You're going to have so much fun with all the new containers and your new beds.

The season has started, hasn't it? Well, except for that pesky ice, snow, sleet and cold air headed our way. Every day I carry my tomato plants outside to bask in the sun and I run my hands across the tops of them (it stimulates growth) and inhale the delicious aroma of tomato plants. It isn't really my favorite aroma, but in February it is good enough because at least I can get that gardening 'smell' even if the plants aren't actually in the garden yet.

The cool season is always challenging here and we find ourselves scrambling to protect plants from the wild weather variations, but when warm season gardening time is here, that's when the season truly begins for me because it is a lot more fun to stay outside all day when it isn't cold and windy. I work more sporadically when it still is the cold season, trying to cram the outside chores into the nicest part of each day.

Dawn


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RE: Raised gardening bed

Your beds are beautiful!


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Dawn, I saw your 78 and compared it to my 45 today. I finally started a few seeds this week but it doesn't feel much like gardening weather here. I planted Packman and it just sort of jumped up. I didn't even have the flat on the light shelf and discovered that I had half inch tall broccoli tonight, so quickly got it under lights. We have sleet and snow on the way, so my gardening will still be inside for awhile. I don't even have onions planted, so I am really going to be late.


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These gardens are beautiful!


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(Perusing some old discussions here). After carefully reading this thread, I'm wondering if increasing the % of clay in raised beds wd alleviate the drainage challenges. I have in mind the difficulty mentioned of keeping raised beds watered sufficiently in dry years. I'm considering adding a fairly tall raised bed to my brother's place, but the watering difficulty mentioned here gave me pause. Then I thought of the black gumbo ("blackland prairie" clay) I used to struggle with. I know a materials place that sells a quite clayey soil, and there's a lot on site anyway. Wd not a combination of hugelkultur and the right percentage of clay in the bed's soil prevent the need for such watering?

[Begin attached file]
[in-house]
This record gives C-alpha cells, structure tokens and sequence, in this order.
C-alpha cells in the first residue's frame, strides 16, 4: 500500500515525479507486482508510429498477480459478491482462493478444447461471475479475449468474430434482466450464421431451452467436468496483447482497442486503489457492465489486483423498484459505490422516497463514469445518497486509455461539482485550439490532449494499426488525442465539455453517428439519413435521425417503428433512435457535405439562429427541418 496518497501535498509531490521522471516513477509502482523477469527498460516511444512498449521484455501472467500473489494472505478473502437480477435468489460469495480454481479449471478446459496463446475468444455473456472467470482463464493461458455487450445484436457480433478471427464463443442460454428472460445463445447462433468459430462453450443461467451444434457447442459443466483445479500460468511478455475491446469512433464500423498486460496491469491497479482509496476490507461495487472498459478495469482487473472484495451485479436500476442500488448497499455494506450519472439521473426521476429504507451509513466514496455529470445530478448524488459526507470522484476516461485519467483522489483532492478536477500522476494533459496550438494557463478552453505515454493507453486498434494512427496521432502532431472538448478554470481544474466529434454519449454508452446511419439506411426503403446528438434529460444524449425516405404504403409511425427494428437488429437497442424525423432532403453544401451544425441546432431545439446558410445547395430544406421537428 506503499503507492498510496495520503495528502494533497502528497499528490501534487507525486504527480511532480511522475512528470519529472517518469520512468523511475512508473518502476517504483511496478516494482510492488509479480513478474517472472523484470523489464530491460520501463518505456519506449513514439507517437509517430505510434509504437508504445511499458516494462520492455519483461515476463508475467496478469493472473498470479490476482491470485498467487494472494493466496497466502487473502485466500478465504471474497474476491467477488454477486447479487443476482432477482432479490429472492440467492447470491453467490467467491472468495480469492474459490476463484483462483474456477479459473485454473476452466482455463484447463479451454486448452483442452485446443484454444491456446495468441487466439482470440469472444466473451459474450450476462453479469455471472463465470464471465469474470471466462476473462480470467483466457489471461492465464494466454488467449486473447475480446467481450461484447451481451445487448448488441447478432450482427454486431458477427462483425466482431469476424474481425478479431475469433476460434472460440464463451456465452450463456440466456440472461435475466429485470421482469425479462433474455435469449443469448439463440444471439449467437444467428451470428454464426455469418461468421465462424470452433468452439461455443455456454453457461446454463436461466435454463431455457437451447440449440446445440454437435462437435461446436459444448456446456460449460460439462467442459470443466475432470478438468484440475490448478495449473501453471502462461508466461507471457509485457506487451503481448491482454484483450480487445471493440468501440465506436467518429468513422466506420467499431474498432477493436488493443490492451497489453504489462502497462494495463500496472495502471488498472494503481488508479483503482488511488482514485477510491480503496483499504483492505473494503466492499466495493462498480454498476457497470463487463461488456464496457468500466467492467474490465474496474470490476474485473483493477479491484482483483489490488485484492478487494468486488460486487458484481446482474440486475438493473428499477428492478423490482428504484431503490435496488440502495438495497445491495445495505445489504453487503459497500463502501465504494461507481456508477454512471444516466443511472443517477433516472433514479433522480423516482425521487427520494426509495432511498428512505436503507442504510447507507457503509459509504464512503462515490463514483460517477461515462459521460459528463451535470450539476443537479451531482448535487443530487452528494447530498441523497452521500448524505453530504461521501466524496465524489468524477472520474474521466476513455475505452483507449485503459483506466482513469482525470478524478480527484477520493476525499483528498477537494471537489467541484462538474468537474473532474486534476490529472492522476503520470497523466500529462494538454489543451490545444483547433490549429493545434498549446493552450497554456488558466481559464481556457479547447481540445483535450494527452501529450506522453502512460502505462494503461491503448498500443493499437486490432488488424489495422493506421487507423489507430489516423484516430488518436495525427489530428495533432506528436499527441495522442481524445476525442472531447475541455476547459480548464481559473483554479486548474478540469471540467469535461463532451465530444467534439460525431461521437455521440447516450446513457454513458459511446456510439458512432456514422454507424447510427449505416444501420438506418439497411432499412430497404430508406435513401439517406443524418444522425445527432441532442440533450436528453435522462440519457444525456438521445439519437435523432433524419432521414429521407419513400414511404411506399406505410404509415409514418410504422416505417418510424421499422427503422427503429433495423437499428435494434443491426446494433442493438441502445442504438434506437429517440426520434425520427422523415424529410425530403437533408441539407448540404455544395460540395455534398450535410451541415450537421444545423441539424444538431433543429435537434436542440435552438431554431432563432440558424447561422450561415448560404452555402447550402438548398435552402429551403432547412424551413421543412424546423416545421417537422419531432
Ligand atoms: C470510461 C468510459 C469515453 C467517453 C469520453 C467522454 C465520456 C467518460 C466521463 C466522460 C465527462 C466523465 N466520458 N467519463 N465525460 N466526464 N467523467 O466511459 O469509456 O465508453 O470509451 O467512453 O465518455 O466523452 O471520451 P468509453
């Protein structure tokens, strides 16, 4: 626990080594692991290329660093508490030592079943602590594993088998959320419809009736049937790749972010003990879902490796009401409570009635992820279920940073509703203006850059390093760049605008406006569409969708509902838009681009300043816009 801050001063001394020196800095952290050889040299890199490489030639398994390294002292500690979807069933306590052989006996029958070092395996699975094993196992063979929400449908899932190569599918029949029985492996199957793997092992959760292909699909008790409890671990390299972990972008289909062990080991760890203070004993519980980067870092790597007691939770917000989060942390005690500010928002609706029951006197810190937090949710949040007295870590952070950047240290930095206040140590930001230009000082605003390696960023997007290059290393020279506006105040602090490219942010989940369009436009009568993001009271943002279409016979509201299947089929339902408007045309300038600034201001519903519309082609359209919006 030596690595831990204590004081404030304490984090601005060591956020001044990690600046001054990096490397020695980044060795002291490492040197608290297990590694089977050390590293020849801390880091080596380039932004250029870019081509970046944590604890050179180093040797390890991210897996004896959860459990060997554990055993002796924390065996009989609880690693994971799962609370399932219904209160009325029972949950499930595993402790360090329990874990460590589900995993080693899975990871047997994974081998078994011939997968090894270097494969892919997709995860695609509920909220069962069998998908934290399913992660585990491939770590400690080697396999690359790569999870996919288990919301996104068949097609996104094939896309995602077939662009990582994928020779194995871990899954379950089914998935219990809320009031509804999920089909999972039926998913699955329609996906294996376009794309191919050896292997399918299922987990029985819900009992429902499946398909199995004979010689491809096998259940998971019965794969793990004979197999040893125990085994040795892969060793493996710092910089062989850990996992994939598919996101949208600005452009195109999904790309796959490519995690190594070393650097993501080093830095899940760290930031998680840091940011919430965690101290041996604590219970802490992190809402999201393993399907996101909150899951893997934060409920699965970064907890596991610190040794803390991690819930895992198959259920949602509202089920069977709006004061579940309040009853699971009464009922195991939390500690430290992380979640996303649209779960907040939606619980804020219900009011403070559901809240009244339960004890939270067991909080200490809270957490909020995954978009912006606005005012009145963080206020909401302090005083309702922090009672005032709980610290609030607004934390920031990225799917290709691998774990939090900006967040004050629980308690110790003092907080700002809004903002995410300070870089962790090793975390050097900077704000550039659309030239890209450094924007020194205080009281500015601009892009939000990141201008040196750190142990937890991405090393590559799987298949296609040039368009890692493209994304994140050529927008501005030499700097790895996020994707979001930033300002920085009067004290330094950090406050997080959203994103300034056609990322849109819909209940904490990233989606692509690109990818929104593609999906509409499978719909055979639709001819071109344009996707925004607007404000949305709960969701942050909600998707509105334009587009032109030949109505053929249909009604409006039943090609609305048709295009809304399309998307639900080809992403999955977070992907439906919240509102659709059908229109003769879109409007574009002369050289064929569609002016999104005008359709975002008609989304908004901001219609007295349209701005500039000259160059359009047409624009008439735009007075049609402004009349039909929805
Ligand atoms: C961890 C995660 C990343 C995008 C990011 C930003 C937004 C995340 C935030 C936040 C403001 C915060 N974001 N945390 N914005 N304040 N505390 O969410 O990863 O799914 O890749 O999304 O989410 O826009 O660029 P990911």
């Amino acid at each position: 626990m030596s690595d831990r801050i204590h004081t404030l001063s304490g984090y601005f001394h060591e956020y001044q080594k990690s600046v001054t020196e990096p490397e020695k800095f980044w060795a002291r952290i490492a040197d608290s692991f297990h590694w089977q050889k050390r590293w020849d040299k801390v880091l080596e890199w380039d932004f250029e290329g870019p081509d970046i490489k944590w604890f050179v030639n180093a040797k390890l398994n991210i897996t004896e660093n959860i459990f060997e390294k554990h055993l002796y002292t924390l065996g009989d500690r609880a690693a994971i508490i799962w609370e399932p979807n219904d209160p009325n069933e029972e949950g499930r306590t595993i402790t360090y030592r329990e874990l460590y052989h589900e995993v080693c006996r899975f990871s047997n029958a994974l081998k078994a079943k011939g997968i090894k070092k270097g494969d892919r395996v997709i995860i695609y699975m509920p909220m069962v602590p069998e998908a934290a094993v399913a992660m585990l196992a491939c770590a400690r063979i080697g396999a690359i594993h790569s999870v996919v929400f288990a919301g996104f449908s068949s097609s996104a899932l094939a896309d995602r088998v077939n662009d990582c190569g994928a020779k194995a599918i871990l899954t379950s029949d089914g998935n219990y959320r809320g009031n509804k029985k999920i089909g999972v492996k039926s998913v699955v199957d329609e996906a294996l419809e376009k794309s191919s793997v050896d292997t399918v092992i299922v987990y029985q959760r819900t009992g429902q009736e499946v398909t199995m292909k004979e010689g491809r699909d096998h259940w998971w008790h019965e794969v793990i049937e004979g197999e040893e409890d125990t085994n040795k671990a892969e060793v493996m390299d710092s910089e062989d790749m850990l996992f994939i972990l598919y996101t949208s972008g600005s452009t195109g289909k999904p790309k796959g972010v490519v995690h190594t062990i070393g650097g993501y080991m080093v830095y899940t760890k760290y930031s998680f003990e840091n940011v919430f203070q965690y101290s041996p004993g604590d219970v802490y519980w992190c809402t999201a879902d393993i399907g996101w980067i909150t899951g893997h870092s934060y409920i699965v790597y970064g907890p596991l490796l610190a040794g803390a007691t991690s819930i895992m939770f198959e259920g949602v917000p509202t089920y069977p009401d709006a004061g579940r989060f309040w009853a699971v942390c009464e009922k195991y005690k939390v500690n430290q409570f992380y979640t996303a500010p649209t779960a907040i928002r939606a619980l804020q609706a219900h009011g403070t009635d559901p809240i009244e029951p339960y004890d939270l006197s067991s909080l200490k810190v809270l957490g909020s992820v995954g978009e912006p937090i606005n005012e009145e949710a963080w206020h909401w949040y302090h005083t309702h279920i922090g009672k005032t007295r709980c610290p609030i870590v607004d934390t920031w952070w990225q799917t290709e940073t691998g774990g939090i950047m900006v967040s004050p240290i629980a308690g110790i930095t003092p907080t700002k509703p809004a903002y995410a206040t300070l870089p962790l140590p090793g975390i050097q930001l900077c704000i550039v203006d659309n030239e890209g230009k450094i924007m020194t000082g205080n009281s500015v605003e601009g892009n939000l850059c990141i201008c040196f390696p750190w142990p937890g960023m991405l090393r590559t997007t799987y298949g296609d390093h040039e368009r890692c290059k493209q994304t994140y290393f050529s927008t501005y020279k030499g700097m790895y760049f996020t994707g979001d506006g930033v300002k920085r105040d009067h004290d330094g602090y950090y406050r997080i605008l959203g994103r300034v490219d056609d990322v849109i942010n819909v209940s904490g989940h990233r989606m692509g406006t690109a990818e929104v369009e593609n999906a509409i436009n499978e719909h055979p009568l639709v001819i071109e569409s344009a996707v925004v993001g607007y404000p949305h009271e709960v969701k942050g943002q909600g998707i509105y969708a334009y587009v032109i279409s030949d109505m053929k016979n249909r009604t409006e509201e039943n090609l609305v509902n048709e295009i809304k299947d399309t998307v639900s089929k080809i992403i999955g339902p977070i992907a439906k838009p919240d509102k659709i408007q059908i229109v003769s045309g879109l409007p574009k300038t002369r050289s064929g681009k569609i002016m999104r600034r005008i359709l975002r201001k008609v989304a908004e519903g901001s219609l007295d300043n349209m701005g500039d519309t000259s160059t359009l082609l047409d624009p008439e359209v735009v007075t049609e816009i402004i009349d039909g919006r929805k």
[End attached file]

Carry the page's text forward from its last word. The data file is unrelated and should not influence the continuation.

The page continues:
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RE: Raised gardening bed

The right combination of clayey soil and hugelkultur could prevent the need for such watering. The dilemma you face is to find exactly the right amount that will function in a year when you get 50-60" of rainfall (rare here in southern OK, I know) and also in a year when you get 15-25" of rain. You'd just have to try it and then fine tune your material in the raised bed as you learned from experience just how much moisture it holds as well as how well it does or doesn't drain.

I have raised beds filled with improved red clay that has had organic matter added it to for about 15 years now. They hold moisture really well in wet years, and moderately well in dry years. However, in an exceptionally wet period (2007 comes to mind) they still can stay waterlogged for far too long. Luckily, years like 2007 are few and far between. In an exceptionally dry year like 2011, they don't hold water well enough long enough, but then, years like 2011 are rare too. We hope.

We have a few areas with sandy soil, but mostly have dense red clay. I've always thought that if I could take a giant blender and mix together our sandy-silty areas with our clay soil areas, we'd have a beautiful clayey loam.


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RE: Raised gardening bed

Thanks Dawn. My overriding concern has been adequate water retention, but I'm seeing now that you can go too far and drown the plants. One year, it's been almost 10 years ago I think, we had so much continual rain that some great fruit trees at my brother's died. He had that blackland prairie soil and it just could not drain off the water.